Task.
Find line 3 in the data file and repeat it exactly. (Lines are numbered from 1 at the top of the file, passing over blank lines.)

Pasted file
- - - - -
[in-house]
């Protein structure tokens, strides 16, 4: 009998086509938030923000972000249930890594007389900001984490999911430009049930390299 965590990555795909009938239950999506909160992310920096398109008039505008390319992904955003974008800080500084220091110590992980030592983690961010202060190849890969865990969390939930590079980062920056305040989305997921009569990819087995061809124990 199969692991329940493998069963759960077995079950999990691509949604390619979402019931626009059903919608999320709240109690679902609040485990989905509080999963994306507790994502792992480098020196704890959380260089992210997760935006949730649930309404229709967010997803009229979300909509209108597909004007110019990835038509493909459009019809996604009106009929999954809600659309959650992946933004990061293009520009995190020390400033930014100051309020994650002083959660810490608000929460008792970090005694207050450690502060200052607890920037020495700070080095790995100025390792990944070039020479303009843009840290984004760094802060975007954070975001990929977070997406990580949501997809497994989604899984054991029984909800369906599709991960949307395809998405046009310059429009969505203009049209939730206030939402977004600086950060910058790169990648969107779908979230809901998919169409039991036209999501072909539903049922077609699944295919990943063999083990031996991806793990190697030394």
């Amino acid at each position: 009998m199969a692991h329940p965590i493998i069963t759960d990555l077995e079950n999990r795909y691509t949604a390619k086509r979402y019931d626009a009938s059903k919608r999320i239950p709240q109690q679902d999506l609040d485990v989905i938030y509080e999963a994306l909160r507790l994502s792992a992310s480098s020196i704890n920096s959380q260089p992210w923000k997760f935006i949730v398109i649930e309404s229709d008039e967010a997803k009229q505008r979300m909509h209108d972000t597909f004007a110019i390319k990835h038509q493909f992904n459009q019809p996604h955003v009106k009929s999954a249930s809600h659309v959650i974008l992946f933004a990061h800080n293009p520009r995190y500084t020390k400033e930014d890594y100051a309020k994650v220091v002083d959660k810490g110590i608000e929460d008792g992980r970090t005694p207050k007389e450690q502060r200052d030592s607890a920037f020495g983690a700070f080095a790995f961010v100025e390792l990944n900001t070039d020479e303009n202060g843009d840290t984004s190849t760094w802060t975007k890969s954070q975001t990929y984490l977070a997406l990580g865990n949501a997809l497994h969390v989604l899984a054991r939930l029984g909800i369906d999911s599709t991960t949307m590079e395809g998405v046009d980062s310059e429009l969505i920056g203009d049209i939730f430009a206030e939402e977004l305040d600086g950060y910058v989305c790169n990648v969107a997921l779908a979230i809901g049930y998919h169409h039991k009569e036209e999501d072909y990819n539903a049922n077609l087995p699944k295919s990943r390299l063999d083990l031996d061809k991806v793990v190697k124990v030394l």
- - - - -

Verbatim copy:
């Amino acid at each position: 009998m199969a692991h329940p965590i493998i069963t759960d990555l077995e079950n999990r795909y691509t949604a390619k086509r979402y019931d626009a009938s059903k919608r999320i239950p709240q109690q679902d999506l609040d485990v989905i938030y509080e999963a994306l909160r507790l994502s792992a992310s480098s020196i704890n920096s959380q260089p992210w923000k997760f935006i949730v398109i649930e309404s229709d008039e967010a997803k009229q505008r979300m909509h209108d972000t597909f004007a110019i390319k990835h038509q493909f992904n459009q019809p996604h955003v009106k009929s999954a249930s809600h659309v959650i974008l992946f933004a990061h800080n293009p520009r995190y500084t020390k400033e930014d890594y100051a309020k994650v220091v002083d959660k810490g110590i608000e929460d008792g992980r970090t005694p207050k007389e450690q502060r200052d030592s607890a920037f020495g983690a700070f080095a790995f961010v100025e390792l990944n900001t070039d020479e303009n202060g843009d840290t984004s190849t760094w802060t975007k890969s954070q975001t990929y984490l977070a997406l990580g865990n949501a997809l497994h969390v989604l899984a054991r939930l029984g909800i369906d999911s599709t991960t949307m590079e395809g998405v046009d980062s310059e429009l969505i920056g203009d049209i939730f430009a206030e939402e977004l305040d600086g950060y910058v989305c790169n990648v969107a997921l779908a979230i809901g049930y998919h169409h039991k009569e036209e999501d072909y990819n539903a049922n077609l087995p699944k295919s990943r390299l063999d083990l031996d061809k991806v793990v190697k124990v030394l």